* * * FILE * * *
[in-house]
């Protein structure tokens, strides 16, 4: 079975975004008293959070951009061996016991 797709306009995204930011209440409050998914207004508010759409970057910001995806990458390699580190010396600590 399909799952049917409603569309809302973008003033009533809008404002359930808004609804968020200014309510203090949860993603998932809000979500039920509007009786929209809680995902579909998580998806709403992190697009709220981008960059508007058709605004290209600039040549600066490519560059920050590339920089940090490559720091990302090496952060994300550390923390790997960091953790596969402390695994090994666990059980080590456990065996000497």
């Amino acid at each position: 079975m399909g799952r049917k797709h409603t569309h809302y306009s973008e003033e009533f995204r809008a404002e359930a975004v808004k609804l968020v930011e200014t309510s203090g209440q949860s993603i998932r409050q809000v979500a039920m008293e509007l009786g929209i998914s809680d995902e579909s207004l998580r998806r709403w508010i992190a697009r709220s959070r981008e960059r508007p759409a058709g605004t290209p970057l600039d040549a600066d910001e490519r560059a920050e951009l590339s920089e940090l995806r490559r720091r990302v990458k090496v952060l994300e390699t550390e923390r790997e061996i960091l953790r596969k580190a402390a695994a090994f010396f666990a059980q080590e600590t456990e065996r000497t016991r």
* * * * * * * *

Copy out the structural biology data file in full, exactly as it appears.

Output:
[in-house]
């Protein structure tokens, strides 16, 4: 079975975004008293959070951009061996016991 797709306009995204930011209440409050998914207004508010759409970057910001995806990458390699580190010396600590 399909799952049917409603569309809302973008003033009533809008404002359930808004609804968020200014309510203090949860993603998932809000979500039920509007009786929209809680995902579909998580998806709403992190697009709220981008960059508007058709605004290209600039040549600066490519560059920050590339920089940090490559720091990302090496952060994300550390923390790997960091953790596969402390695994090994666990059980080590456990065996000497």
């Amino acid at each position: 079975m399909g799952r049917k797709h409603t569309h809302y306009s973008e003033e009533f995204r809008a404002e359930a975004v808004k609804l968020v930011e200014t309510s203090g209440q949860s993603i998932r409050q809000v979500a039920m008293e509007l009786g929209i998914s809680d995902e579909s207004l998580r998806r709403w508010i992190a697009r709220s959070r981008e960059r508007p759409a058709g605004t290209p970057l600039d040549a600066d910001e490519r560059a920050e951009l590339s920089e940090l995806r490559r720091r990302v990458k090496v952060l994300e390699t550390e923390r790997e061996i960091l953790r596969k580190a402390a695994a090994f010396f666990a059980q080590e600590t456990e065996r000497t016991r």